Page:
One of the earliest promoters of buying the Iraqi dinar was Jack DeAngelis. For years he was out there telling people about the incredible potential profits to be made by buying the IQD. Then in 2010 he did an abrupt 180 and told his followers to get out of the dinar and into precious metals. He said that his contact in the military told him that he was going to make a fool of himself if he kept pumping the dinar, because it was eventually going to be replaced.
Well a couple of weeks ago Jack suddenly reemerged saying that it's time to get back into the dinar and the Vietnamese dong. He calls them lottery tickets. So what changed his mind about the intel from his military friend? My guess is the precious metals have run out of steam and he needs a product to pump, and the demand for the IQD is still there so Jack figures he'll milk it for awhile until something better comes along.
Like so many pumpers out there, Jack has a tendency to get his facts wrong. In this video he states that currencies from war torn countries eventually return to their former value. What he neglects to tell us is that they returned to that value via a redenomination. Name one currency from a war torn country that climbed back up to its former value without a redenomination, Jack? Then he says that the currencies of Iraq's neighbors of Saudi Arabia, Bahrain, and Kuwait are backed by oil. Actually, they're not. They're fiat currencies just like ours, and their values are determined by the global currency market. Sure, their oil revenues are figured into the equation, but they aren't technically backed by anything. Then Jack says that in 1990 the dinar was valued at $4. Wrong again, Jack. As this chart shows the dinar was around $3 in 1990 and heading south.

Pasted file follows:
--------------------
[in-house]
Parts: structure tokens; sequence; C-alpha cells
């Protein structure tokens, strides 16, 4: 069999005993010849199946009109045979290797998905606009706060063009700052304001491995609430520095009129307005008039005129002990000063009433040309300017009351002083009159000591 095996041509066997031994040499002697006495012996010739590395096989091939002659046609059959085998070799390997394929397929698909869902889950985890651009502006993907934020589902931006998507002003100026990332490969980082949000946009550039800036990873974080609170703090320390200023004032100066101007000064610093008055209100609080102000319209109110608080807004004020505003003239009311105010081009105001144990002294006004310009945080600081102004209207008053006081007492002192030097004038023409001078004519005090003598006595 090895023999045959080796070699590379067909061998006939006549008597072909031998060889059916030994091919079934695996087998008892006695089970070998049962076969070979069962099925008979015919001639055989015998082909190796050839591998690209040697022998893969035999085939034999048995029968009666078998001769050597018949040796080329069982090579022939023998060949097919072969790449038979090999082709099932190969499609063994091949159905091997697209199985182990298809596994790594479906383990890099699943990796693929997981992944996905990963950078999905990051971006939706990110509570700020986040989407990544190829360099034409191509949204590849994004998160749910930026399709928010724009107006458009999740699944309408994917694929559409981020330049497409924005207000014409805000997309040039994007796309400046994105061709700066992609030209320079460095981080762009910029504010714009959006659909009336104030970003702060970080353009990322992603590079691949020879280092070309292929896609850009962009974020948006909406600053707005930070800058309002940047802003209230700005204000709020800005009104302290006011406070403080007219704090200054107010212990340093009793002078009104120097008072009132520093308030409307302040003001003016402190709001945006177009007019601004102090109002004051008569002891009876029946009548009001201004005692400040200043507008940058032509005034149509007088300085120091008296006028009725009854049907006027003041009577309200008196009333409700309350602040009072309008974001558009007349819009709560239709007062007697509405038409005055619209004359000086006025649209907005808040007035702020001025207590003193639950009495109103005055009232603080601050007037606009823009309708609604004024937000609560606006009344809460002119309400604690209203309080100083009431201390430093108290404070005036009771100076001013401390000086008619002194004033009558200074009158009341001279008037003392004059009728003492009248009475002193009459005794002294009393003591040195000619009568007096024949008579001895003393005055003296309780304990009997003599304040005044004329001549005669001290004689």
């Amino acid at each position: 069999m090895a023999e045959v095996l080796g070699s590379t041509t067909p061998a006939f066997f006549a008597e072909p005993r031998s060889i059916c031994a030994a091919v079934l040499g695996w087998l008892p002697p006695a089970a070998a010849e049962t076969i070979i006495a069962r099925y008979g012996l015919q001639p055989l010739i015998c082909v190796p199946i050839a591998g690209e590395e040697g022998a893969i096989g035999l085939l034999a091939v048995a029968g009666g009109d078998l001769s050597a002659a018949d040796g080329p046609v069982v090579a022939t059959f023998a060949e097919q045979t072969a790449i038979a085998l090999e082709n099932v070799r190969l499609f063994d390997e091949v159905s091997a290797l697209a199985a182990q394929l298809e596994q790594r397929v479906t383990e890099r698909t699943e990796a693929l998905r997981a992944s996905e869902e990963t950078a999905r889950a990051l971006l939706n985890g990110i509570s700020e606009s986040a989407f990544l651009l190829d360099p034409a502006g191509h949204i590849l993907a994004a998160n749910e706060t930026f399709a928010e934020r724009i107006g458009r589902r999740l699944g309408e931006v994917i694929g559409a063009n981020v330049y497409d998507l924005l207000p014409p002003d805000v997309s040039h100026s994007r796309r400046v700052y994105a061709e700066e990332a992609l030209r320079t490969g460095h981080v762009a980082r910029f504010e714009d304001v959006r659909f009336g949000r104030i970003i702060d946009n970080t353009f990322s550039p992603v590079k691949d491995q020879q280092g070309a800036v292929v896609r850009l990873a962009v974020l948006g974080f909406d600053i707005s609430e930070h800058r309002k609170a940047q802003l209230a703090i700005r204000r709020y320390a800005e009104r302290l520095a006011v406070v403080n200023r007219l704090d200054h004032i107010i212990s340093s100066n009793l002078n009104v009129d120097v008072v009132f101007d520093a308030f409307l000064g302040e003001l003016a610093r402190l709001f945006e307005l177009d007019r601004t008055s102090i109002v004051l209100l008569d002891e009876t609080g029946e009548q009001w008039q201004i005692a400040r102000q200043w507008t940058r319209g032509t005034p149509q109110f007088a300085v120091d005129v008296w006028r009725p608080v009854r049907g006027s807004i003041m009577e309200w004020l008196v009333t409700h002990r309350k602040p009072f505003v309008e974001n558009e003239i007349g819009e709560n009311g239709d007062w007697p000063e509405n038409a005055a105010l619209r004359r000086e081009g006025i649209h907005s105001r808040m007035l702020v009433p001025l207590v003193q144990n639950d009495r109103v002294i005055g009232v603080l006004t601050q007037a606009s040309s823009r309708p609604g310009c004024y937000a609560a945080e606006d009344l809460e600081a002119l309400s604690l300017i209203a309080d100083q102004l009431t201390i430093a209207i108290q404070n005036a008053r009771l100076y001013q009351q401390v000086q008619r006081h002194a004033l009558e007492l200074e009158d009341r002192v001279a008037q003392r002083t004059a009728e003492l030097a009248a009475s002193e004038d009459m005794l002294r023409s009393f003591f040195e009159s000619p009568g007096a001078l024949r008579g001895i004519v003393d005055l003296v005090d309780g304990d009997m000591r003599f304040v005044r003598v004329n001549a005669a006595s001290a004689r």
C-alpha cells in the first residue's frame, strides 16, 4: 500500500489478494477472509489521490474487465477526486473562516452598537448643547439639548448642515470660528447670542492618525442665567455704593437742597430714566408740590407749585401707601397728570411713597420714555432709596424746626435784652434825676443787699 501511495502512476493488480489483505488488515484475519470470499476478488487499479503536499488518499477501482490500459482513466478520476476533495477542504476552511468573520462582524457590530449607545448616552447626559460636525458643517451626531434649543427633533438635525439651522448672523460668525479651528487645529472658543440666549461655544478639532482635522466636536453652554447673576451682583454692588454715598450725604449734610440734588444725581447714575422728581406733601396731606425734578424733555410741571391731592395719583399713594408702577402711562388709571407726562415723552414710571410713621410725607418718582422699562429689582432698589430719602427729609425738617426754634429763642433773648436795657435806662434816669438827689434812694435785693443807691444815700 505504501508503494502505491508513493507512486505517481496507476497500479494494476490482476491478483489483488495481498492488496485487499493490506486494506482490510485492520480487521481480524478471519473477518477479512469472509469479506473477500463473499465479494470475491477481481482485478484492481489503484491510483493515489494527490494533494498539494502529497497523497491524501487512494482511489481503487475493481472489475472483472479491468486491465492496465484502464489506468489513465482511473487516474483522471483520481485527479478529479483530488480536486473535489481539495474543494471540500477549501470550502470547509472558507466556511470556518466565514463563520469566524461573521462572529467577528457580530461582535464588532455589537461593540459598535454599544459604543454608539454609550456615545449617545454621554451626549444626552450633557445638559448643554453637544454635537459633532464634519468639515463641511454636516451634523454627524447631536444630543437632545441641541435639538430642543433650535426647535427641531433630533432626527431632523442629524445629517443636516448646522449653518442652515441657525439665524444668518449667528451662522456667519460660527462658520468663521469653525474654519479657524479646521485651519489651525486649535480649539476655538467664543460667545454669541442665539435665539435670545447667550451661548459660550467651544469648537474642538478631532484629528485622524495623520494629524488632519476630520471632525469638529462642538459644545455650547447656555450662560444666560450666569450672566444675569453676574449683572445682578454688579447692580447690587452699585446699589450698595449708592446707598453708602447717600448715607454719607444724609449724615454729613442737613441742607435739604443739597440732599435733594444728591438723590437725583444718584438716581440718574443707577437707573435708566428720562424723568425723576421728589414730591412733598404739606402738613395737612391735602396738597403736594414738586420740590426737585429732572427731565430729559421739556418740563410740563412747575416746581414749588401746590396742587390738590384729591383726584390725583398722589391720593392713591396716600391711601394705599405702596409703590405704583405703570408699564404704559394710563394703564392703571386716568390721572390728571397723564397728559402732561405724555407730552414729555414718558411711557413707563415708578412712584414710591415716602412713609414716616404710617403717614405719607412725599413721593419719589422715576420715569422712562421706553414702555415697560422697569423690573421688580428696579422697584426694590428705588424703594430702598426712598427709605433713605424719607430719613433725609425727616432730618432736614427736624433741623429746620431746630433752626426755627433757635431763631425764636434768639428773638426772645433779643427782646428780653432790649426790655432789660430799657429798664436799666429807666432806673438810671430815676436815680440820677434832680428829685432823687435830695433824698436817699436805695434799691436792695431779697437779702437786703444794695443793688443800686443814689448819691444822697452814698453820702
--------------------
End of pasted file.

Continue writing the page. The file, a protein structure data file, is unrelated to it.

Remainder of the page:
This is quite common with pumpers. They exaggerate or simply make up facts to keep the hype going. His motive? Well the description to the video tells us that Jack has a book to sell, and that his radio show is returning soon. What better way to bait people than with the dinar?